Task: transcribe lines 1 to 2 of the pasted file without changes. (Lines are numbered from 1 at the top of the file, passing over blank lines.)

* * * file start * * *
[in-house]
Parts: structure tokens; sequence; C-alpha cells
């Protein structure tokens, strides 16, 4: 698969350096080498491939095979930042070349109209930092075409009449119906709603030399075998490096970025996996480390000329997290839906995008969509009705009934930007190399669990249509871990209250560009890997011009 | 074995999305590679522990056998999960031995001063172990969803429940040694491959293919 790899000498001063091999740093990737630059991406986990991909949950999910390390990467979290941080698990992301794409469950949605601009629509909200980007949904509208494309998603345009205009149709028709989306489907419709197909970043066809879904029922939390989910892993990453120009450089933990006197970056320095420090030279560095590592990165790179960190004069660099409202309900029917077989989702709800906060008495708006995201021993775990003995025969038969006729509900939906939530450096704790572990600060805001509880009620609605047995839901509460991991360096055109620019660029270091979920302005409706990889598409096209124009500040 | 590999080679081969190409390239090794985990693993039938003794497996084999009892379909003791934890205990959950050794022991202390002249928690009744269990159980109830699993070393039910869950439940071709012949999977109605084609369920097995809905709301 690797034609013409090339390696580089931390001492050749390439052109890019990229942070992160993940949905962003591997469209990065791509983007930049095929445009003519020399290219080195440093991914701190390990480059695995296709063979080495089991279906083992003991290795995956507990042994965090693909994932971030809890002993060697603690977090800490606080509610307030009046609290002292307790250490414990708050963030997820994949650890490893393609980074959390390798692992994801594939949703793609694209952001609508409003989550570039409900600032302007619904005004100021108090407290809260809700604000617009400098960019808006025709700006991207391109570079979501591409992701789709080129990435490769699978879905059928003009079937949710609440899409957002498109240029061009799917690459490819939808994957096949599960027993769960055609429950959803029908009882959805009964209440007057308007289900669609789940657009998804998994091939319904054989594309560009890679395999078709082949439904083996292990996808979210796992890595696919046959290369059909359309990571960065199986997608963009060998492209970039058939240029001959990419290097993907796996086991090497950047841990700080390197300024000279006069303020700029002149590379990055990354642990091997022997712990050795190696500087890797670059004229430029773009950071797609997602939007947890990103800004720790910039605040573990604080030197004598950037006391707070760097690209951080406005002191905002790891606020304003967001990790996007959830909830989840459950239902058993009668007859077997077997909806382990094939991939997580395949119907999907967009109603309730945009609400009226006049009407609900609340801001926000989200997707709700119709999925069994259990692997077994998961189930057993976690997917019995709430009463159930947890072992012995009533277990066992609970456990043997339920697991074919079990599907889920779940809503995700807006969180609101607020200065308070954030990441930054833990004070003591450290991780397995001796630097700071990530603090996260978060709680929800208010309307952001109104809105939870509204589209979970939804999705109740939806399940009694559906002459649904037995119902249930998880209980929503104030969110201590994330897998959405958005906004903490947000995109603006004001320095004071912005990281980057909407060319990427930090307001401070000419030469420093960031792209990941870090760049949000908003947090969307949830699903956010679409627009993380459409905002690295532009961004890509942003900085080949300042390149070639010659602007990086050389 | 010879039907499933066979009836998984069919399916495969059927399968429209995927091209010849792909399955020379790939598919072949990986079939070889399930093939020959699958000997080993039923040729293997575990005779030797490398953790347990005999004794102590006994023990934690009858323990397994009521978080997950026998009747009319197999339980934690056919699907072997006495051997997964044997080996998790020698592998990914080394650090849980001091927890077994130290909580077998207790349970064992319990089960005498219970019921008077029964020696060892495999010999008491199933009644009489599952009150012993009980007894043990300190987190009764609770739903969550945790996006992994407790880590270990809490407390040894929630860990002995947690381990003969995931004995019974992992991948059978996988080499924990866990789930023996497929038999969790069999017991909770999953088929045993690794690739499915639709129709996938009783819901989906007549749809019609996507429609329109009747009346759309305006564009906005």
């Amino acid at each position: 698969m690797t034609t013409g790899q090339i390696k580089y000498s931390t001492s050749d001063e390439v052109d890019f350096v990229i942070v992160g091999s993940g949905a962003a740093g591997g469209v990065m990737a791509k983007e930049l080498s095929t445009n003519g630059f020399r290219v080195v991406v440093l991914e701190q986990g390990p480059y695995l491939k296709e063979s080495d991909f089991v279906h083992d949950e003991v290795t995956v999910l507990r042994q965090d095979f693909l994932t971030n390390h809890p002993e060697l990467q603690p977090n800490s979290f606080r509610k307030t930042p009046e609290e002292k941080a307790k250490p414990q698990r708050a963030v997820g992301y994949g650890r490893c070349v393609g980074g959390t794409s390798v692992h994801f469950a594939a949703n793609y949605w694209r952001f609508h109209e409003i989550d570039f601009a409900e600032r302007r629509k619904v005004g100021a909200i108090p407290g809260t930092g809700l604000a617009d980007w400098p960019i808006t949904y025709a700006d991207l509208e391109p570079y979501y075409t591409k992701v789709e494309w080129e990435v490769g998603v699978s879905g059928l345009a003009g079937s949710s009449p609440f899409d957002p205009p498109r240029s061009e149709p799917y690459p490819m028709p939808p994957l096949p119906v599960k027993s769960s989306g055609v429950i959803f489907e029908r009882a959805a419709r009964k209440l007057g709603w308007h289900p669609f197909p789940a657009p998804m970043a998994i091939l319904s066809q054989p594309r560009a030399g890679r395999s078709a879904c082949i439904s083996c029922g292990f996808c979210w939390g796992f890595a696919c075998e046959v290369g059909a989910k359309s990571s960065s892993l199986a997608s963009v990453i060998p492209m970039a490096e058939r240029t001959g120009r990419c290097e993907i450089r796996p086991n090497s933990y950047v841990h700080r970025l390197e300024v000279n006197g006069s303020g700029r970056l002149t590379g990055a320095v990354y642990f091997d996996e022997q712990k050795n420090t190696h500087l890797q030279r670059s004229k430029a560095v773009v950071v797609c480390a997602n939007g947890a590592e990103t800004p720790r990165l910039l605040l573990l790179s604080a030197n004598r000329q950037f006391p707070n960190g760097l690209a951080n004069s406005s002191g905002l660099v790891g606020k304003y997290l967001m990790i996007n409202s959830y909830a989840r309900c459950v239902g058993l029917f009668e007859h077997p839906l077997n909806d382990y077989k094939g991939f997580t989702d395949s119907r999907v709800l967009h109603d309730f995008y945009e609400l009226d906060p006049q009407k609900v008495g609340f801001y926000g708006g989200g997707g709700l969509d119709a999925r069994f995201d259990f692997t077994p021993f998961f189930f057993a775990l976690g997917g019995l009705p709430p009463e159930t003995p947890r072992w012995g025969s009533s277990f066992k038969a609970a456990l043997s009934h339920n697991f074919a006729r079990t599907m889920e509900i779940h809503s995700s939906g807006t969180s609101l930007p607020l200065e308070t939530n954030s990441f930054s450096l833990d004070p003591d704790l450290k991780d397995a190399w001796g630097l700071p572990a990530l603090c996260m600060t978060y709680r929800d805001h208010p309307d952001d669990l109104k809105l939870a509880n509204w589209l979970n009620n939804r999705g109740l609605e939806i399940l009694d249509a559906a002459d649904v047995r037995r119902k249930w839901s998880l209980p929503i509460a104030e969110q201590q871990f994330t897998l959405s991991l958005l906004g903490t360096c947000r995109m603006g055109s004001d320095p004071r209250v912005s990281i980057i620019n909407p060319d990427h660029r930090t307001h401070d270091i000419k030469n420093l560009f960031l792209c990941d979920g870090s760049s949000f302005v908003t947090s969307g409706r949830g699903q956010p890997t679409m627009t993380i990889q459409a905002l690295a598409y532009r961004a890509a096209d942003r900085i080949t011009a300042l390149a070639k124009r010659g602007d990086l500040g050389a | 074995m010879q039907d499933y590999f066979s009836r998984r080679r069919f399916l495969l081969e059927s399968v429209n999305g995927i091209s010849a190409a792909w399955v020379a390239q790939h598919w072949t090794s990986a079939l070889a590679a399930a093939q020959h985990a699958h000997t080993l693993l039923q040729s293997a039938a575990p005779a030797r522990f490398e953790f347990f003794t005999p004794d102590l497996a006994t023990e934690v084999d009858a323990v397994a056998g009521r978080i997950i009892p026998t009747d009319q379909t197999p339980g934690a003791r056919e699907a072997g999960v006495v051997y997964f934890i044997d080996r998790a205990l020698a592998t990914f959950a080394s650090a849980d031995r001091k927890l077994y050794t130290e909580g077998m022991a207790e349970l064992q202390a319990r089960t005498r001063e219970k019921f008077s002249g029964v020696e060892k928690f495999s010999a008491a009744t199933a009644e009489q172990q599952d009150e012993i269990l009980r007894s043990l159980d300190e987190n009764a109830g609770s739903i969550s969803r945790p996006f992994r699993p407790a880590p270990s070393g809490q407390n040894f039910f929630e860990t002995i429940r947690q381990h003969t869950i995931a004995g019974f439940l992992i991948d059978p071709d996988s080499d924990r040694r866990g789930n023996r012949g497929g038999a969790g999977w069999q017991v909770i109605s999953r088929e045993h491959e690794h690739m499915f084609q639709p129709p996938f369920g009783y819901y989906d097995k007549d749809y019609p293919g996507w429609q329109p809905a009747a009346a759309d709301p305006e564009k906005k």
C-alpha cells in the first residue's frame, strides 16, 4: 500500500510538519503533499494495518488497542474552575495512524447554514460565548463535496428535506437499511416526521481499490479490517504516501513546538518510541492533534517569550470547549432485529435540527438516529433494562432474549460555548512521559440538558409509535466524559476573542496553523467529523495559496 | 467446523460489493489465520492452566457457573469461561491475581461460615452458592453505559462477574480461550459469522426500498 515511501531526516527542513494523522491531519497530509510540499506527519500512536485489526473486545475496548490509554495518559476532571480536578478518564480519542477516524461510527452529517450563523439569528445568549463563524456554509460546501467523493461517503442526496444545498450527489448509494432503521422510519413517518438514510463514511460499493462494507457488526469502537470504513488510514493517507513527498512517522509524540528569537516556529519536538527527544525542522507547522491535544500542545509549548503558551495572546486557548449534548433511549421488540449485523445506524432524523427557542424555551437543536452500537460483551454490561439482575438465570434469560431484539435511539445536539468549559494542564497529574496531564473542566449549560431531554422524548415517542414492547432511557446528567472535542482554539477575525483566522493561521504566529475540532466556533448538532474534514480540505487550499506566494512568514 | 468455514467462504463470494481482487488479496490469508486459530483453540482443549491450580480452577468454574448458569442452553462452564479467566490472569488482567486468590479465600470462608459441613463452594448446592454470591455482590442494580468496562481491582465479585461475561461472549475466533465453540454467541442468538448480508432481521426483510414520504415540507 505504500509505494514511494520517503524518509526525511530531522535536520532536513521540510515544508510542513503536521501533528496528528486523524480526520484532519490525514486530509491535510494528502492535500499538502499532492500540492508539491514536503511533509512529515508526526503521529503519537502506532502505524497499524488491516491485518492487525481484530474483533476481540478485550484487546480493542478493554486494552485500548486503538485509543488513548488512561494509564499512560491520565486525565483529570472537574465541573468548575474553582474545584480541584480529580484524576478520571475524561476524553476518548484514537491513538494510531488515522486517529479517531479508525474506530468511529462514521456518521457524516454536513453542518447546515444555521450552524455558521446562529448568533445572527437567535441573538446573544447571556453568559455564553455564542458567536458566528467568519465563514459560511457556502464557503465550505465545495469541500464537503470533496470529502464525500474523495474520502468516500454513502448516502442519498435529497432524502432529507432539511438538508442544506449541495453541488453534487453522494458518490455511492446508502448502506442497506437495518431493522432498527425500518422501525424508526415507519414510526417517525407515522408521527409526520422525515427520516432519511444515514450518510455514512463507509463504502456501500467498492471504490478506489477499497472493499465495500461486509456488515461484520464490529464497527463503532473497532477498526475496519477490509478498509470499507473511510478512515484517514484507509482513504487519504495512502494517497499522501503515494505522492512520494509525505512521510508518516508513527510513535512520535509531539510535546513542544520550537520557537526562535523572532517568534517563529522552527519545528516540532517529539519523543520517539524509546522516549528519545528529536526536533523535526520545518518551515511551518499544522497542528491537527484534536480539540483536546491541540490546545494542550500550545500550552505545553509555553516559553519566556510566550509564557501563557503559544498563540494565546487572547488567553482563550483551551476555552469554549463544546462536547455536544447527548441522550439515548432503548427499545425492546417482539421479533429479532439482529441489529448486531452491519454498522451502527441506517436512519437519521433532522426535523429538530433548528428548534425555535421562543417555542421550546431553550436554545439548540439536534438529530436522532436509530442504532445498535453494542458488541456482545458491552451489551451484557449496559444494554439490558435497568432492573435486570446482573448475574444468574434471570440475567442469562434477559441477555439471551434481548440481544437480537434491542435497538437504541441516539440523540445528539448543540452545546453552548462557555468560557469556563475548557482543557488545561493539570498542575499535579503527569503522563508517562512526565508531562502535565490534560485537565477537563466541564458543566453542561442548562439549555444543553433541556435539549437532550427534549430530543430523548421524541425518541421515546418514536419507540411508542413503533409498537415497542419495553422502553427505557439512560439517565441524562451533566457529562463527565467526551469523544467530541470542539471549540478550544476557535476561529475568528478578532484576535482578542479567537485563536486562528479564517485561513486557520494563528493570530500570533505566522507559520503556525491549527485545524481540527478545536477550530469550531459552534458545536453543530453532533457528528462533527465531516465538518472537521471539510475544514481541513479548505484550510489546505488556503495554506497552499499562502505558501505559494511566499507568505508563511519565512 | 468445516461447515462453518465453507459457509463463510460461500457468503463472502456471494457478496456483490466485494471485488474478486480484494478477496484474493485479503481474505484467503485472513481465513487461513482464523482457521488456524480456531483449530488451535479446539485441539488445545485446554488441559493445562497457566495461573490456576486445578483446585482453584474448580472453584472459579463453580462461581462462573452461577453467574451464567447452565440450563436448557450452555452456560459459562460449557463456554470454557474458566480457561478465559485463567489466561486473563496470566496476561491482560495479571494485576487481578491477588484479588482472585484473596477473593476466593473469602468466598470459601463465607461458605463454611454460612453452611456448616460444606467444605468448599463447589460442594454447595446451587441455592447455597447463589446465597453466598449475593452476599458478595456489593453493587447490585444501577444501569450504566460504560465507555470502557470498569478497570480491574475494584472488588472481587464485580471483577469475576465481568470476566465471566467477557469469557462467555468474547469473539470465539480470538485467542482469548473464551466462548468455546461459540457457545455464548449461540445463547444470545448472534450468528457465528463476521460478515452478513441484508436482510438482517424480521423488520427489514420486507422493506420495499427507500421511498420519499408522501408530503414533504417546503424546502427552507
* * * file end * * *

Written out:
[in-house]
Parts: structure tokens; sequence; C-alpha cells